The bombing of a hospital in Gaza was "absolutely unacceptable," Prime Minister Justin Trudeau said Tuesday, as federal officials confirmed Canada stands ready in Egypt to help people in the besieged territory get out amid a worsening humanitarian crisis. 

Hundreds of Palestinians were killed when a rocket hit a Gaza City hospital where many were sheltering. The Hamas-run Gaza Health Ministry blamed the blast on an Israeli airstrike, while Israel's military said after Trudeau's remarks that the strike was a result of a misfire by a group of Palestinian militants. In a late Tuesday social media post Trudeau said "Together, we must determine what happened. There must be accountability."

Earlier in the day, Trudeau called the situation "absolutely unacceptable." Speaking in French, he told reporters that "it's not legal" to bomb a hospital.

"The news coming out of Gaza is horrific," the prime minister said. 

"International humanitarian and international law needs to be respected in this and in all cases. There are rules around wars and it's not acceptable to hit a hospital." 

News of the bombing came as conditions in Gaza were rapidly deteriorating. International aid organizations are warning of an impending collapse as Israel continues to block water, fuel and food from coming into the region.

The conflict began after Hamas militants conducted a spate of surprise attacks on Israeli civilians on Oct. 7, which prompted Israel to declare war. The conflict had claimed more than 4,000 lives on both sides even before the hospital blast. 

Canada is among countries working to get a humanitarian corridor established to see that humanitarian aid like medical supplies and staff can enter the Hamas-controlled Gaza Strip. 

The Canadian government has listed Hamas as a terrorist entity since 2002. 

More than a million Palestinians in Gaza were told by Israel's military late last week to leave their homes in the north and flee to the territory's south ahead of a potential ground invasion.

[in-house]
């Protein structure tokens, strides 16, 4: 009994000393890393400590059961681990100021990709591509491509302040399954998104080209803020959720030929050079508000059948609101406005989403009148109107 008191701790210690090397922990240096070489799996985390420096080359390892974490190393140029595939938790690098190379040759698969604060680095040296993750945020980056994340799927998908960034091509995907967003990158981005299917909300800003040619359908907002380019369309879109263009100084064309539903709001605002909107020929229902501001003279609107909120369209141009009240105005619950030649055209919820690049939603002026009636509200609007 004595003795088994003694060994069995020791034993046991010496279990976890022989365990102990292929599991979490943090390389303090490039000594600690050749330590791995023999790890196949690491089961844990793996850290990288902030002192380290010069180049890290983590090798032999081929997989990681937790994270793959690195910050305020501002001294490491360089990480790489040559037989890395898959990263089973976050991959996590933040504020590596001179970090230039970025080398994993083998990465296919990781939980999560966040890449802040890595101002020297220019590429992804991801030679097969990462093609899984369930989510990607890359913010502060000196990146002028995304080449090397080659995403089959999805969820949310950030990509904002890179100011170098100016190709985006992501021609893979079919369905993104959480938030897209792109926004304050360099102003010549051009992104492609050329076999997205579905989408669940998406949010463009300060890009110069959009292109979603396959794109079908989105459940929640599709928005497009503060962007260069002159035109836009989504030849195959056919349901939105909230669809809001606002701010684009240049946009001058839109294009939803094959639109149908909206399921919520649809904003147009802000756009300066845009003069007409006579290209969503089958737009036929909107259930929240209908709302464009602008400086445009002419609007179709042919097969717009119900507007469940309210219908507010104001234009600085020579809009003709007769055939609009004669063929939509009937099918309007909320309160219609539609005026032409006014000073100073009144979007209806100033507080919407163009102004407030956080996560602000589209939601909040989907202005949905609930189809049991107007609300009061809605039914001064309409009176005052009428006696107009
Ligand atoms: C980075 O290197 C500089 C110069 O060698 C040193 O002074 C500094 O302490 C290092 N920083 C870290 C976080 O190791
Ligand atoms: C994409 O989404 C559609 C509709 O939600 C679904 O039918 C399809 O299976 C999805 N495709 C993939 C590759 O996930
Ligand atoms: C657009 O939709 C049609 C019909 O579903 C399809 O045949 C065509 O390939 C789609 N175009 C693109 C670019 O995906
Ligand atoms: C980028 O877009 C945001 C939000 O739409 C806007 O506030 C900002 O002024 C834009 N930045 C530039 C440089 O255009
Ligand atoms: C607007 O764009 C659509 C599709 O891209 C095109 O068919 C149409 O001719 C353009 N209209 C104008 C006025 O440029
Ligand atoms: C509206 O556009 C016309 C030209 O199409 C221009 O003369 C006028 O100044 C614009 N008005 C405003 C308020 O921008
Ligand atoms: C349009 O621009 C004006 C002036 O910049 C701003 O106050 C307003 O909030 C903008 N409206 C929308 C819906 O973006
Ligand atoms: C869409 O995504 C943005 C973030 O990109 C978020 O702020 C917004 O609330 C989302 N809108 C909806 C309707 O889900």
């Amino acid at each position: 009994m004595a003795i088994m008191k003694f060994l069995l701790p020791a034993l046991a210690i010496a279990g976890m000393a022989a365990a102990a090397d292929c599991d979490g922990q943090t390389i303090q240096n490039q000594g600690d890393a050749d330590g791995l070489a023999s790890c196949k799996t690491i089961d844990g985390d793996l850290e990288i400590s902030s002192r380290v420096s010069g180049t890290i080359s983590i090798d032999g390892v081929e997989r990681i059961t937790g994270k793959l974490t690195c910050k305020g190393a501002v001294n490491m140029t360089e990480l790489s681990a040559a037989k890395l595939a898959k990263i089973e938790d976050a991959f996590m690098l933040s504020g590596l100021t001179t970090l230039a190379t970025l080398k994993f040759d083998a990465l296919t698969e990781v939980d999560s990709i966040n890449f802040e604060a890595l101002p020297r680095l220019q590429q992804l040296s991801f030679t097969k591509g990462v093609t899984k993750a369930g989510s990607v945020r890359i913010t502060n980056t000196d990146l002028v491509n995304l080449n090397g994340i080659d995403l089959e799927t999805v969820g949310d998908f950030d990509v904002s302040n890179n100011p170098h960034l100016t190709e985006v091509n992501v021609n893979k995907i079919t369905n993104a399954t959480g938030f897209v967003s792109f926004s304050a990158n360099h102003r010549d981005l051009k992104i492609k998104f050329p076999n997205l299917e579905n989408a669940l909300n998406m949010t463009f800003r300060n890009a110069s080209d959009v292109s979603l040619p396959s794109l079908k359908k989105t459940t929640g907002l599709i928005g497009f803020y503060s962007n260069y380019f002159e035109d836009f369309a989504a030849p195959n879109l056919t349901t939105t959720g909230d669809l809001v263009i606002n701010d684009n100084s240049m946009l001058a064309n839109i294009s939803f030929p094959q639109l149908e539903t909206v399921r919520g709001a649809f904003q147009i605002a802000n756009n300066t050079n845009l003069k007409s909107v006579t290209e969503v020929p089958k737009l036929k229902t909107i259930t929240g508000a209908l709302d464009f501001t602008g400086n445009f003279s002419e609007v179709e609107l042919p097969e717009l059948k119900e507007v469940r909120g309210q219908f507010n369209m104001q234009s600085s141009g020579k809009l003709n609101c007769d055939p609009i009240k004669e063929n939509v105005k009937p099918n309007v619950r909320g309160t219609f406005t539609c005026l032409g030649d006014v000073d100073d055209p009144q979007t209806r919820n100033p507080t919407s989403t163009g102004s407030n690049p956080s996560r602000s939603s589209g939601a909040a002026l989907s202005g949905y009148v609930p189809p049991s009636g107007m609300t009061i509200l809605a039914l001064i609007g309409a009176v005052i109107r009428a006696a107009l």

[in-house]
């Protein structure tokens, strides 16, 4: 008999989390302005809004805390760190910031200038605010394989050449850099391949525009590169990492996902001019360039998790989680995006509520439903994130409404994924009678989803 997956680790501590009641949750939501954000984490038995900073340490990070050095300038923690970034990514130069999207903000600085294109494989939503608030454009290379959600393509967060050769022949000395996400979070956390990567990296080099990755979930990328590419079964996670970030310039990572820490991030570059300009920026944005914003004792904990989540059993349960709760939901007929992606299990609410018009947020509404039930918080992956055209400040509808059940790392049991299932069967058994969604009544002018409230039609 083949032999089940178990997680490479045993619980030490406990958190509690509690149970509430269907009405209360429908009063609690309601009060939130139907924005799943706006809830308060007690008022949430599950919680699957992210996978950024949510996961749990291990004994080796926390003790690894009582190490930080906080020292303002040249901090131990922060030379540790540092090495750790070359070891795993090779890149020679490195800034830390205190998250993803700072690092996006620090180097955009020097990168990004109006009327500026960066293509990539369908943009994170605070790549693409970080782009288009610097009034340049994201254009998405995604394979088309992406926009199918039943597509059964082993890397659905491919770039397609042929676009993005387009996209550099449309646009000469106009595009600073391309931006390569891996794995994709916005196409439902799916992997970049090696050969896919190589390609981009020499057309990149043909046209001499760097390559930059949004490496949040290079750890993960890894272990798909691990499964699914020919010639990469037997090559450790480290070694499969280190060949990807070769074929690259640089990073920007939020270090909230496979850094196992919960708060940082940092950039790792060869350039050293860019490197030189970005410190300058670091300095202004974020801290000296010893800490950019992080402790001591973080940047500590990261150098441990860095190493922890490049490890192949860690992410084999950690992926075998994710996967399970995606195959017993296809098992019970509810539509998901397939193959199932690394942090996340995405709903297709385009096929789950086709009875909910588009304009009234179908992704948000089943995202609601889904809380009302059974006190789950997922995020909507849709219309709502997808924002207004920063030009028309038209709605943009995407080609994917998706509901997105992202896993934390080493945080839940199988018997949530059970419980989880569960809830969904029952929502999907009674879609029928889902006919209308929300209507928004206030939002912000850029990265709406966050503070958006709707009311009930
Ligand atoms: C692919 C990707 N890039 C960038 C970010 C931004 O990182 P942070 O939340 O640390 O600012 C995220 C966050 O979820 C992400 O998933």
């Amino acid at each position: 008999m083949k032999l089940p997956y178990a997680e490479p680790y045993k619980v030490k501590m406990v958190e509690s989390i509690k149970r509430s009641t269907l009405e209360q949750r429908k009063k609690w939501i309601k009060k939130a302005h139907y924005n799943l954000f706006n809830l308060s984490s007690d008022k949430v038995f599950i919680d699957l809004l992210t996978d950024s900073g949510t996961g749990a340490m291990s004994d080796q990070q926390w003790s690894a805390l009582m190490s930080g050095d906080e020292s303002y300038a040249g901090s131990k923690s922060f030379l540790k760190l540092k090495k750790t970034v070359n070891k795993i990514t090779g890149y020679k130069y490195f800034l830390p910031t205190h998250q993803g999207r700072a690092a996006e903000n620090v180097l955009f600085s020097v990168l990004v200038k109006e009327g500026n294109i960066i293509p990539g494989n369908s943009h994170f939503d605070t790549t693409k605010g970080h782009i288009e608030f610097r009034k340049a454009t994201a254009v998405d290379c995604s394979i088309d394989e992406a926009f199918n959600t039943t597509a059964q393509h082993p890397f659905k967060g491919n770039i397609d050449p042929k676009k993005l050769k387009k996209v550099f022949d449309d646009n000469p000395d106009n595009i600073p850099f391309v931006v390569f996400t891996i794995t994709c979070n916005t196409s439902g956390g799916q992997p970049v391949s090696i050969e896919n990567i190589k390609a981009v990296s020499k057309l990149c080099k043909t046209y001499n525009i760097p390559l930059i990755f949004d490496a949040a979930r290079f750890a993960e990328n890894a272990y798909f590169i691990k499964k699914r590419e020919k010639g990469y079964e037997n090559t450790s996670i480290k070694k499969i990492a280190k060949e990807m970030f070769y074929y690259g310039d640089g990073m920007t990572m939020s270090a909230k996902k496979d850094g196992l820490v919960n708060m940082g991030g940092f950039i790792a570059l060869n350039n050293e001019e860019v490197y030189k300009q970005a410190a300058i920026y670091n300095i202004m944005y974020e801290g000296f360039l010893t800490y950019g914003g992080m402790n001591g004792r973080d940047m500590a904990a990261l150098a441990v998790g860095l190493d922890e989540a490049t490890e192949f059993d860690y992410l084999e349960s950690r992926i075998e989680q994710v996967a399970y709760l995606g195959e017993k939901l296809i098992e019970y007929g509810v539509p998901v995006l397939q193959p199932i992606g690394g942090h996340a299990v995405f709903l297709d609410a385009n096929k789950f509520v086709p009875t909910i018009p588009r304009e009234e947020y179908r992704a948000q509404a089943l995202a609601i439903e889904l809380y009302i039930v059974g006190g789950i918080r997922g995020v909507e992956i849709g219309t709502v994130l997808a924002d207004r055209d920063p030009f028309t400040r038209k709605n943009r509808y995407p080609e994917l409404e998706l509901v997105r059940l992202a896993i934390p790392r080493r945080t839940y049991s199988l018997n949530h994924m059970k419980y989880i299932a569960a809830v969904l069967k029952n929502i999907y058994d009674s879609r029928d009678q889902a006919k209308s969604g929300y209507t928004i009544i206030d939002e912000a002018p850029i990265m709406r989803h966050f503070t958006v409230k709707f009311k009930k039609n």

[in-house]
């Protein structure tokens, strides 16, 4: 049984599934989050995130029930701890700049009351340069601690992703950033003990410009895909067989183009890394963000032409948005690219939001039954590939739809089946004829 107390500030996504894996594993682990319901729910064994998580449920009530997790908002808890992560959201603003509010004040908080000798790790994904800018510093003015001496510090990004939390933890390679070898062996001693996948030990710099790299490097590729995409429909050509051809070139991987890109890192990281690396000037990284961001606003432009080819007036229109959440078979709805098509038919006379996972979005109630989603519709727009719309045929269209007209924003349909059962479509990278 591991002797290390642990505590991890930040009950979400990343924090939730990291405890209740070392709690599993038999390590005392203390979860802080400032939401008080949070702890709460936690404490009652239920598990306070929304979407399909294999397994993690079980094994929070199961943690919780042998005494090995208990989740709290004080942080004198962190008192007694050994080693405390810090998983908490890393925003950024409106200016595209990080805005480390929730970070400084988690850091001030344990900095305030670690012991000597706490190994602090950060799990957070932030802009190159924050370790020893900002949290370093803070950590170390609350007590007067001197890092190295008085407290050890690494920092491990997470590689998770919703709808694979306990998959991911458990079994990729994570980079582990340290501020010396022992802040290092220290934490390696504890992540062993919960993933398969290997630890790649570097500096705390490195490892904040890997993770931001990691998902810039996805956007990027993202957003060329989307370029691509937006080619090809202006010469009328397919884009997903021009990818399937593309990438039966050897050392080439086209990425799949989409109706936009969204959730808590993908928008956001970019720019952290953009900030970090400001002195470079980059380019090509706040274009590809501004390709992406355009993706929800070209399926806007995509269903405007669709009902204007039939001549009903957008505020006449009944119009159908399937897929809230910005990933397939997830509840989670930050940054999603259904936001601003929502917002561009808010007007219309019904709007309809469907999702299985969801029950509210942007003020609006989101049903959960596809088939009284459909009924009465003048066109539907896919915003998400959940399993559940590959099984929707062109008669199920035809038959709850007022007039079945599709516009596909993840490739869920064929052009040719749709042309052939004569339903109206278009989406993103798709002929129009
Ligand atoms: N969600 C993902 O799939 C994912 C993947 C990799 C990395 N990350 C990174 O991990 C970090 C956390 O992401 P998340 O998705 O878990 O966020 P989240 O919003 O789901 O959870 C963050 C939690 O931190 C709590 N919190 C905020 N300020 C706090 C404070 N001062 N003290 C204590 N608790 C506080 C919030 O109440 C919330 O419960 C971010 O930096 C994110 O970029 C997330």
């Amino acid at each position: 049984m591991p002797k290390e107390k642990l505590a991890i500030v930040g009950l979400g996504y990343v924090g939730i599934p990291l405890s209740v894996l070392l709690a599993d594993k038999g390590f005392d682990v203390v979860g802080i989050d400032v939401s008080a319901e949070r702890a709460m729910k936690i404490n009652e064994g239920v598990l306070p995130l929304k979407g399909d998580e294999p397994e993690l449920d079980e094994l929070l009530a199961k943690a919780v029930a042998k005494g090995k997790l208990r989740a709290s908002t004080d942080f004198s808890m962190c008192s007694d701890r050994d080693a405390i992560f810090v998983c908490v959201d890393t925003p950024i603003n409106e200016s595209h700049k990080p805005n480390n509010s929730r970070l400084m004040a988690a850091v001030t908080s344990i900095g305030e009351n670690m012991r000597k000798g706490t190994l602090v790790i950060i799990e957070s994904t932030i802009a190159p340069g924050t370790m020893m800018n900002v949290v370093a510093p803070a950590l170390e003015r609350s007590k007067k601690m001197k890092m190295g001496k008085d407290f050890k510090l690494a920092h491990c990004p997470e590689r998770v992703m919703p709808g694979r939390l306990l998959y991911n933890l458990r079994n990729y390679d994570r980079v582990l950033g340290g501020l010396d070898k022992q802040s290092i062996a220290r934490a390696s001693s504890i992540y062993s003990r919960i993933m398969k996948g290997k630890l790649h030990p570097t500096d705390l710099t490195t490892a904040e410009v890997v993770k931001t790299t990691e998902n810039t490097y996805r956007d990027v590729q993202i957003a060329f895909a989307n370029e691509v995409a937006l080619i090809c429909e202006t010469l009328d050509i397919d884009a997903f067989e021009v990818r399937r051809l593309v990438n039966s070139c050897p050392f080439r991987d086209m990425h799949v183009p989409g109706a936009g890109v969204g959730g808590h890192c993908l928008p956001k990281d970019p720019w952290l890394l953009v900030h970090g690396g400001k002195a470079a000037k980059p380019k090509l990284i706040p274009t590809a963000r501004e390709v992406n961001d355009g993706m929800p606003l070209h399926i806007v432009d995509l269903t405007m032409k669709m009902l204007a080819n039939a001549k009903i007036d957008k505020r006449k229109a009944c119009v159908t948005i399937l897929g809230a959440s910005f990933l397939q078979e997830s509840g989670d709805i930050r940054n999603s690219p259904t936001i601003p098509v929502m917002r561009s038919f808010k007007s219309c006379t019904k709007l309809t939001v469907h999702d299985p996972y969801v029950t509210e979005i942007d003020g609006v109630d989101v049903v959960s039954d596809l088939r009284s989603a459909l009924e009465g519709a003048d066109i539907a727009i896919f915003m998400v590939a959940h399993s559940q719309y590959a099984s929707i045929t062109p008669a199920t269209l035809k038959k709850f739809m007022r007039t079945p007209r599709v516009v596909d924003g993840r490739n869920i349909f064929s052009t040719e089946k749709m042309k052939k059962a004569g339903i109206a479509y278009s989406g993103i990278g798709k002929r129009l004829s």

That expected assault was pending as United States President Joe Biden prepared to travel to Israel in a high-stakes visit on Wednesday, and as countries attempted to work out a diplomatic solution to open a crossing into Gaza. 

The World Health Organization has characterized the evacuation order as a "death sentence" for medical patients. It is also urging parties to agree to let staff and life-saving supplies into the region. 

International Development Minister Ahmed Hussen said Tuesday that international aid organizations can only operate "in an environment of trust." Canada has pledged $10 million worth of aid, which the government says is directed at United Nations agencies and the Red Cross. 

"They have to make sure that for them to go into Gaza, not only to bring in supplies but to actually help people with medical needs and so on, they have to be 100 per cent sure that their workers will be protected."

Hussen said that while he's been informed that several trucks have been allowed to enter from Gaza's border with Egypt, that is not enough. 

Julie Sunday, an assistant deputy minister with Global Affairs Canada, told reporters in a briefing on Tuesday that Canada knows of 370 people in the territory. 

That includes Canadian citizens, permanent residents and their families. She said Canadian officials are pushing hard in negotiations to include the relatives of Canadian residents when it comes to securing a chance for an exit. 

An earlier plan to allow foreign nations to leave through the border with Egypt fell through on the weekend.

"Our mission in Cairo is ready to move to be able to receive those individuals. All of that planning has taken place, but ... this needs a diplomatic solution," said Sunday. 

"Not a single person has left Gaza, and that is something that is very preoccupying for all of us." 

She added that Canadians in the region would likely only have a short time frame to exit should a passage to Egypt open, saying that until then, Canada is encouraging people to take necessary precautions to keep themselves safe.   

Alexandre Lévêque, another assistant deputy minister at Global Affairs Canada, said Israel, Egypt and "a number of other countries" are involved in negotiating the conditions needed to launch an evacuation in the region for foreign nationals. 

"We know how dangerous the situation is inside Gaza," he said. "We know that the crossing point has also been damaged due to attacks and bombing."